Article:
attolia: (hope)
Another relatively short list this year. I have a smartphone now and I tend to read blogs or downloaded fanfic on it more than real ebooks. I should try to do something about that. I have been listening to a lot of short fiction via the Escape Pod podcase, which I recommed for daily commutes.

The poll is late this year because I spent the week between Christmas and new year working of my first (and likely only) fanvid. That also probably cost me a book or two for 2013, since I often try to finish up books-in-progress before the new year. My only real resolution this year is to get more and more regular sleep, but I'm going to try to read more, too.

Here is the poll )
Feb. 19th, 2007 12:59 pm

Books 6-8

attolia: (Default)
I didn't like Imperium by Robert Harris as much as his other books. The first half, about Cicero's early legal career was more interesting than the second half, which I think ended too early.

Warchild by Karin Lowachee reminded me of early C.J. Cherryh, before she got so long winded that a whole novel covered less than 24 hours. I think there are two more in this series that I will have to track down.

Keeper by Greg Rucka was a decent thriller that kept my pro-choice hackles raised throughout.
Feb. 2nd, 2007 12:37 pm

Books 3-5

attolia: (Default)
I read Sorcery and Cecelia six years ago and didn't realize there were sequels until I saw the third book, The Mislaid Magician, in a bookstore last month. I got the second book, The Grand Tour, from the library. It was perhaps not as good as the first and I was acutely aware of both class issues (these girls have money for a year abroad, personal maids, etc) and technology issues (I had never thought about how cold and uncomfortable carriage travel could be. Overall, a fun book. The third is already on request at the library.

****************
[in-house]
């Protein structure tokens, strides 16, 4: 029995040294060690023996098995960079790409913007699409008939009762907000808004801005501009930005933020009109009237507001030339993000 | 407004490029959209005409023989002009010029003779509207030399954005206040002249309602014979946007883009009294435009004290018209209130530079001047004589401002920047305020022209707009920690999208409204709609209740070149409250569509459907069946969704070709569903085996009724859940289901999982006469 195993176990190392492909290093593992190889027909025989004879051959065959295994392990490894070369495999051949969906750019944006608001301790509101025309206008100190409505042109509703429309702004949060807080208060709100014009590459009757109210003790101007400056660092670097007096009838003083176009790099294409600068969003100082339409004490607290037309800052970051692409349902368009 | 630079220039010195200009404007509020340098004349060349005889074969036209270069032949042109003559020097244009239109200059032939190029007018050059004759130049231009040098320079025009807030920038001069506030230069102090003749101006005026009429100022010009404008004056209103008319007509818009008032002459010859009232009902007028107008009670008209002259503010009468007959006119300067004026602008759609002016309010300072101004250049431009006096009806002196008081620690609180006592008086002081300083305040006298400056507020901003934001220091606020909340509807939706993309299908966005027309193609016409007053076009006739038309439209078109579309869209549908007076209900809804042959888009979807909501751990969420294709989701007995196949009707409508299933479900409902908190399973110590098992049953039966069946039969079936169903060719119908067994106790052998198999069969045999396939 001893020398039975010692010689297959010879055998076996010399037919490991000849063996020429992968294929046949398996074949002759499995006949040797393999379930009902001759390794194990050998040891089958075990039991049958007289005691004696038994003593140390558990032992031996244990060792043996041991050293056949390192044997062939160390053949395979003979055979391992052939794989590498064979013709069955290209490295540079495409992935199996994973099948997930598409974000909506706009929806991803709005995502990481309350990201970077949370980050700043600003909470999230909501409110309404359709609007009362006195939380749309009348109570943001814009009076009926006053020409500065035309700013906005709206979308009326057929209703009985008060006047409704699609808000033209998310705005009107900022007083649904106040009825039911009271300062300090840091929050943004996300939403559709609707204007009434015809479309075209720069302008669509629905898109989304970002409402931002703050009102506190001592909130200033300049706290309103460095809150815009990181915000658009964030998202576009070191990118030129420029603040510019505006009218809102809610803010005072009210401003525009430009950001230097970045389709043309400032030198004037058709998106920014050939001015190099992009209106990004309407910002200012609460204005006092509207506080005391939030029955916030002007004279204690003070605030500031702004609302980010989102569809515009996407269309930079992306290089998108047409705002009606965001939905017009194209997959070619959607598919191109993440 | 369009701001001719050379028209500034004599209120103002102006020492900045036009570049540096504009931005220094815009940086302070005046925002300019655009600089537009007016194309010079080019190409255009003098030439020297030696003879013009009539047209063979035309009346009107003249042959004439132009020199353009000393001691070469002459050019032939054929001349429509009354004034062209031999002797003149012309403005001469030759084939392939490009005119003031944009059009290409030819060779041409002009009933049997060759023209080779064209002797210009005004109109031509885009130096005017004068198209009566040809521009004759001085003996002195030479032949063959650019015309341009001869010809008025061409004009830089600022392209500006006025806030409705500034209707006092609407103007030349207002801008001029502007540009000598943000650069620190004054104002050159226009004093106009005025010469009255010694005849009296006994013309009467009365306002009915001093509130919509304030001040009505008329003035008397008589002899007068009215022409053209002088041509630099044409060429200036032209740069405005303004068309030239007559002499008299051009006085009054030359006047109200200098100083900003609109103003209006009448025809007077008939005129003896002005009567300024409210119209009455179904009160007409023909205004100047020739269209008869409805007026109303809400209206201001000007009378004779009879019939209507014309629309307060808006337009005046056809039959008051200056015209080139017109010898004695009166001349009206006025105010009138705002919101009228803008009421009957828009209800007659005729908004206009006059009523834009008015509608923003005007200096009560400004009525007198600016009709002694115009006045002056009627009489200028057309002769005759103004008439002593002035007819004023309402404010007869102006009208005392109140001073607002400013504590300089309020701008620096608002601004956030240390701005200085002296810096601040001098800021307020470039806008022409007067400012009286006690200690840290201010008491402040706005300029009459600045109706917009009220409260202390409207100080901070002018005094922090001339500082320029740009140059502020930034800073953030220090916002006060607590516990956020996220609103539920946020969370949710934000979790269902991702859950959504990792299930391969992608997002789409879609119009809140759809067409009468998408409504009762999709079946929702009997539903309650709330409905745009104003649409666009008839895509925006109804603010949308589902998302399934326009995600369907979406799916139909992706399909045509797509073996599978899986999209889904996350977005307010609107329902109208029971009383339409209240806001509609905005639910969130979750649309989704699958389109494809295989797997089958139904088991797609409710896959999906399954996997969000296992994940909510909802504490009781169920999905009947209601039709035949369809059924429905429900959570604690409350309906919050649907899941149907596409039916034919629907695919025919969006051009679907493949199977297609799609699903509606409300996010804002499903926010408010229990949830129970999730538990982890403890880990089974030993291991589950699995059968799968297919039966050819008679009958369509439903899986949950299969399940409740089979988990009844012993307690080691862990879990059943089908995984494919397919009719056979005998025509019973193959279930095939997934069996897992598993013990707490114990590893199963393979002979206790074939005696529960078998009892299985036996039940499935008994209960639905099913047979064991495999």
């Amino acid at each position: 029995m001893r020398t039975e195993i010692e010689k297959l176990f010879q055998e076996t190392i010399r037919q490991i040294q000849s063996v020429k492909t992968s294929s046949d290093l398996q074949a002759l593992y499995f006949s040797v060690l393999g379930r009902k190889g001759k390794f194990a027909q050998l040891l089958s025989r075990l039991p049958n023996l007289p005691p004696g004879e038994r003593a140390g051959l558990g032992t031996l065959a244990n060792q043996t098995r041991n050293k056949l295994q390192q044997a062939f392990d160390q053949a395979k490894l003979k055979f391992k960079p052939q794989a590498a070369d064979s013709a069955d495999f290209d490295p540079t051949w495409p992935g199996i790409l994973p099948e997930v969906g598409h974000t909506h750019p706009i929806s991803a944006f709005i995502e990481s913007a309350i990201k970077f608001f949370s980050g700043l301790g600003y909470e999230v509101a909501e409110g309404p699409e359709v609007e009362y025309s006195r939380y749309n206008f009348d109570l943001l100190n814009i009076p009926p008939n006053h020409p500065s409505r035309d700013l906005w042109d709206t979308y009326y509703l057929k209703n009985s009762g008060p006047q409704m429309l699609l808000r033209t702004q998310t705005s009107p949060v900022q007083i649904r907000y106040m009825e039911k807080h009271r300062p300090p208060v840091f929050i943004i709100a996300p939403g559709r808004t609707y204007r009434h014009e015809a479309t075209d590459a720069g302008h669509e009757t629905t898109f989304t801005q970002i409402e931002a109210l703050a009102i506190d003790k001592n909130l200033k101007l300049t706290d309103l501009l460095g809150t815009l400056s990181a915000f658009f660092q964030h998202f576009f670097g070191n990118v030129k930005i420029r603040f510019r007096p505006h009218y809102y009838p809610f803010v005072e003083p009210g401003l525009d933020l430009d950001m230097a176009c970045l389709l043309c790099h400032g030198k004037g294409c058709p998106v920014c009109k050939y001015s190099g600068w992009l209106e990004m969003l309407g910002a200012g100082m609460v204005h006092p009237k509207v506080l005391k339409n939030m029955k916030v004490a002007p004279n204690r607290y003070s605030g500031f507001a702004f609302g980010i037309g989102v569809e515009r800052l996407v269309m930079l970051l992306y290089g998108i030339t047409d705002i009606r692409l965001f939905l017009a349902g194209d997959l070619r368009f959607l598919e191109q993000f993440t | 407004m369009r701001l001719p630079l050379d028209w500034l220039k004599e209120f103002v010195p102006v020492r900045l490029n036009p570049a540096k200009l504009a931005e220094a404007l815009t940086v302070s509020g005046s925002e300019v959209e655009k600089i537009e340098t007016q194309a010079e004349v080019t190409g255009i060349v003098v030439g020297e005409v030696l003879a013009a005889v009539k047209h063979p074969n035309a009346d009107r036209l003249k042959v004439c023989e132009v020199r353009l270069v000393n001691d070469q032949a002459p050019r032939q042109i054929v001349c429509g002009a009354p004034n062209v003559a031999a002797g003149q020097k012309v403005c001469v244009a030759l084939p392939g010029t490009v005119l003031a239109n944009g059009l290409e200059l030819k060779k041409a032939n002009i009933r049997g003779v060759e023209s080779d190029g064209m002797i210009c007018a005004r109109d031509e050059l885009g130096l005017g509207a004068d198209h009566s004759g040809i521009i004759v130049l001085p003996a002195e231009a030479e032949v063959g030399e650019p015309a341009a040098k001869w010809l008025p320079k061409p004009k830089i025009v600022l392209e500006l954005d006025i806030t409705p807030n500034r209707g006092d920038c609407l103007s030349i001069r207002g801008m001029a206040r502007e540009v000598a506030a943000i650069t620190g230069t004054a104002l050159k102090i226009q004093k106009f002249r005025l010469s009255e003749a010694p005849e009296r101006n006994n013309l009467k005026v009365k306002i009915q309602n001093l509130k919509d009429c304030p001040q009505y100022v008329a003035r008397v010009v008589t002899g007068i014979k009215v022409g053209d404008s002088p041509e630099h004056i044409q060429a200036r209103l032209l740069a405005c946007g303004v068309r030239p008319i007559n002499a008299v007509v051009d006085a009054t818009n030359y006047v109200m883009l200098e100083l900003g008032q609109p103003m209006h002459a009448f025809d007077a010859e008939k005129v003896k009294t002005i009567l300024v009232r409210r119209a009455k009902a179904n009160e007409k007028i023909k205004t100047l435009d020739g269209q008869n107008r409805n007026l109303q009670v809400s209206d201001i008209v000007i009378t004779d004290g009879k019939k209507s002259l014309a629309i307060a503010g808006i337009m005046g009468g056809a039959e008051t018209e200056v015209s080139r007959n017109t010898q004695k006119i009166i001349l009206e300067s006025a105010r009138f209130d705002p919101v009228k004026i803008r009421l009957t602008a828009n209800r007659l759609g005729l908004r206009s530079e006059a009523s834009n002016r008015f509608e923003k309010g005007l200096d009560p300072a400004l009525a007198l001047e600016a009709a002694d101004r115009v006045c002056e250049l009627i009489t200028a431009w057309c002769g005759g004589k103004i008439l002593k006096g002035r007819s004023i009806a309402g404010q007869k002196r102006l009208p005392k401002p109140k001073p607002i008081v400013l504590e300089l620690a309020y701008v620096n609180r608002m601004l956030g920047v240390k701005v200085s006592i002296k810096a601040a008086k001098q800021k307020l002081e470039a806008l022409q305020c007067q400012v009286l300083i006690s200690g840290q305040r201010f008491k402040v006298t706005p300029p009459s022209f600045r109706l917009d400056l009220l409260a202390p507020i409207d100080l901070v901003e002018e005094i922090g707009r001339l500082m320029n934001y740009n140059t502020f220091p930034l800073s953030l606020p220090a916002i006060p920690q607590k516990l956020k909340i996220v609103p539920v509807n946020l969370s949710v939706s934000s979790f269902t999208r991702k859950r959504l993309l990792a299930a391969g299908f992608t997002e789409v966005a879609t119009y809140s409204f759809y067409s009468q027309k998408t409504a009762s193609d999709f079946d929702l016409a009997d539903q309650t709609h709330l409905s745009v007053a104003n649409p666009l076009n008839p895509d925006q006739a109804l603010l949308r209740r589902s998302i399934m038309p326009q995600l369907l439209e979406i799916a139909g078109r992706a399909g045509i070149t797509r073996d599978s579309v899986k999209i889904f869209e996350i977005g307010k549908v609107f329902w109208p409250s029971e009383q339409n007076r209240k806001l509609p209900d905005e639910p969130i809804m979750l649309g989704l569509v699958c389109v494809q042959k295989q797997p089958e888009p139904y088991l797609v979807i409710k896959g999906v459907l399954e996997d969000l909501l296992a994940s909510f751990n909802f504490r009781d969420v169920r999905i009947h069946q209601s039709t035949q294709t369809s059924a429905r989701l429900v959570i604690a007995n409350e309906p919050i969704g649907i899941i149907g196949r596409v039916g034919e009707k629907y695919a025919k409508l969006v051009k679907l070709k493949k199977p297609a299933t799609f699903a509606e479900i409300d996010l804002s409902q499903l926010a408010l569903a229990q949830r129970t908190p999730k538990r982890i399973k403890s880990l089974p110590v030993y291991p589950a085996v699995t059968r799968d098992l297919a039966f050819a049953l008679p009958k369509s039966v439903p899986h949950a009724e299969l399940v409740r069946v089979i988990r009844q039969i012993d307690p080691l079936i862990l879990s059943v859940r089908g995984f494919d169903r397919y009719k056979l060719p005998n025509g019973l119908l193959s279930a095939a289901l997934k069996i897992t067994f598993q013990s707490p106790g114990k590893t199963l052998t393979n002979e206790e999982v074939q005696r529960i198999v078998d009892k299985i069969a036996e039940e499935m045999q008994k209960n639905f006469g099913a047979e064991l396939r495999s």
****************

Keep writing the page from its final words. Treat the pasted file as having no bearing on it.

I just finished reading The Tale of Despereaux to my daughters. A good tale, although I found the author's interjections a bit tedious after a while. I think they are making a movie of this, so I'm glad we read the book first.

The first half of Steel Drivin' Man - John Henry - The untold story of an American Legend by Scott Reynolds Nelson was fascinating. It described how he tracked down who John Henry really was and the roll of the steam drill in his death. It was a historical mystery with lots of interesting tidbits thrown in. The second half was a bit drier and described the evolution of the folksong and it's roll in different communities, but there were still interesting details. The sad thing is, writing this more than a week after finishing the book, I can remember enjoying it, but not many of these interesting tidbits. But, hey! There was a Superman tie-in: John Henry as a proto-man-of-steel in early comics and John Henry Steel in Adventures of Superman #500.
attolia: (Default)
The guy who runs the bad astronomy website posted a link to someone else's flash movie showing the so-called Face on Mars as seen with more recent probes. It is really cool.

While I'm on the topic, he blogged about another film which shows how the full moon changes its appearance over the year due to the slight non-circularity of it's orbit and some wobbling around it's axis.

On a non-science note, I finished book 2 for the year: Voices by Ursula K. Le Guin. This was a young adult novel, a sequel to Gifts which had more of a fantasy element (paranormal abilities). This one was more anthropological. Le Guin has yet to write anything that I prefer to my old favorites of hers (The Left Hand of Darkness and The Tombs of Atuan) but this was a good story.
attolia: (Default)
I read exactly 50 books last year, if you include the 3 audio books I listened to while at the gym. I hope to read at least as many this year, partially by cutting back on web surfing.

My first book of 2007 is The Last of Her Kind by by Sigrid Nunez.

I forget where on the web I saw this book recommended. It might even have been here on my friends list. I enjoyed reading this book tremendously. I think one reason is that, while I was too young to really be aware of the political activism in the late 60's and early 70's, let alone participate, I find it fascinating to read about things that happened while I was growing up. This book is incredibly rich and has a wonderfully strong narrative voice. I highly recommend it.


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